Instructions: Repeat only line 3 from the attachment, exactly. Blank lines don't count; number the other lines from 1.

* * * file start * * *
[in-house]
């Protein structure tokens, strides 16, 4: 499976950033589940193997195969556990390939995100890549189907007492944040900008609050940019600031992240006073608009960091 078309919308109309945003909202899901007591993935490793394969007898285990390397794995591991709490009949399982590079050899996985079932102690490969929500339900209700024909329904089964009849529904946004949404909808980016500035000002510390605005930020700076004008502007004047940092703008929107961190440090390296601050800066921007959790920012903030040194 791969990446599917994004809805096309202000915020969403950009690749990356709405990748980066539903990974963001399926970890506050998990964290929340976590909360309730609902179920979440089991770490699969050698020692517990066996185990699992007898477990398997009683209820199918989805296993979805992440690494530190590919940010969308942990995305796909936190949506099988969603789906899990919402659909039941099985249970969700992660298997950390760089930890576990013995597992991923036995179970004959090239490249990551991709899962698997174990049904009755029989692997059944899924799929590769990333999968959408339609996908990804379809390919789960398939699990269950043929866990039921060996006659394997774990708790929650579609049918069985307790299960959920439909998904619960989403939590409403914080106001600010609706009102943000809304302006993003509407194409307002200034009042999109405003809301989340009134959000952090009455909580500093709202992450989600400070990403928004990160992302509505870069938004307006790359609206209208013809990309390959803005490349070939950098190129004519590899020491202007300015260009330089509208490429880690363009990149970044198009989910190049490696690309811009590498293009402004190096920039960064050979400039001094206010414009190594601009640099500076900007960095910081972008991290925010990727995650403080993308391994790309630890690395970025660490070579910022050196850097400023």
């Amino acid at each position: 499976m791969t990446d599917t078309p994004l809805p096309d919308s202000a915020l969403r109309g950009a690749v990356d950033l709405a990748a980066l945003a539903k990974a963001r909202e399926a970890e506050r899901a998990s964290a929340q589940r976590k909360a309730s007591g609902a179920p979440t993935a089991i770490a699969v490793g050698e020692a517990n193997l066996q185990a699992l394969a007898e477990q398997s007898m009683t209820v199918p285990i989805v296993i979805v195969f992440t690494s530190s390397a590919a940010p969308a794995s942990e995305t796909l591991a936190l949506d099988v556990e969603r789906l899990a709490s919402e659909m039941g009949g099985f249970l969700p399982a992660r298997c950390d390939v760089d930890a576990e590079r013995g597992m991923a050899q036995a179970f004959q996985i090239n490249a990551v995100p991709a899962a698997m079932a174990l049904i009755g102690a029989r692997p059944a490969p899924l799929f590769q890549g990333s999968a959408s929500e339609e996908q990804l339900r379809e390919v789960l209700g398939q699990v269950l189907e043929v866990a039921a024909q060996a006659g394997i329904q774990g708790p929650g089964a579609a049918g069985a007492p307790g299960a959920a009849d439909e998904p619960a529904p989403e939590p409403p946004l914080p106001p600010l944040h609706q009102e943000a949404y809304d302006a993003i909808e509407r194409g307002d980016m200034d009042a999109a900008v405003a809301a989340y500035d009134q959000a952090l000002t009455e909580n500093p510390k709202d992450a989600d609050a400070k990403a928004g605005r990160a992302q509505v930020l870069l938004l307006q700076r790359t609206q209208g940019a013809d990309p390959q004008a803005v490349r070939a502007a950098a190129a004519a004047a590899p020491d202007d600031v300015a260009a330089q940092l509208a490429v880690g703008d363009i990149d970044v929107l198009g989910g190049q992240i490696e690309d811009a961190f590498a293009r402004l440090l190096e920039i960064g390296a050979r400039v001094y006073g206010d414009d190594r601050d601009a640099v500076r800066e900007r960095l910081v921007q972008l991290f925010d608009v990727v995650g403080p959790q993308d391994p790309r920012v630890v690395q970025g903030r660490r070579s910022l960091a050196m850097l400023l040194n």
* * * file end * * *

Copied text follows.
């Amino acid at each position: 499976m791969t990446d599917t078309p994004l809805p096309d919308s202000a915020l969403r109309g950009a690749v990356d950033l709405a990748a980066l945003a539903k990974a963001r909202e399926a970890e506050r899901a998990s964290a929340q589940r976590k909360a309730s007591g609902a179920p979440t993935a089991i770490a699969v490793g050698e020692a517990n193997l066996q185990a699992l394969a007898e477990q398997s007898m009683t209820v199918p285990i989805v296993i979805v195969f992440t690494s530190s390397a590919a940010p969308a794995s942990e995305t796909l591991a936190l949506d099988v556990e969603r789906l899990a709490s919402e659909m039941g009949g099985f249970l969700p399982a992660r298997c950390d390939v760089d930890a576990e590079r013995g597992m991923a050899q036995a179970f004959q996985i090239n490249a990551v995100p991709a899962a698997m079932a174990l049904i009755g102690a029989r692997p059944a490969p899924l799929f590769q890549g990333s999968a959408s929500e339609e996908q990804l339900r379809e390919v789960l209700g398939q699990v269950l189907e043929v866990a039921a024909q060996a006659g394997i329904q774990g708790p929650g089964a579609a049918g069985a007492p307790g299960a959920a009849d439909e998904p619960a529904p989403e939590p409403p946004l914080p106001p600010l944040h609706q009102e943000a949404y809304d302006a993003i909808e509407r194409g307002d980016m200034d009042a999109a900008v405003a809301a989340y500035d009134q959000a952090l000002t009455e909580n500093p510390k709202d992450a989600d609050a400070k990403a928004g605005r990160a992302q509505v930020l870069l938004l307006q700076r790359t609206q209208g940019a013809d990309p390959q004008a803005v490349r070939a502007a950098a190129a004519a004047a590899p020491d202007d600031v300015a260009a330089q940092l509208a490429v880690g703008d363009i990149d970044v929107l198009g989910g190049q992240i490696e690309d811009a961190f590498a293009r402004l440090l190096e920039i960064g390296a050979r400039v001094y006073g206010d414009d190594r601050d601009a640099v500076r800066e900007r960095l910081v921007q972008l991290f925010d608009v990727v995650g403080p959790q993308d391994p790309r920012v630890v690395q970025g903030r660490r070579s910022l960091a050196m850097l400023l040194n």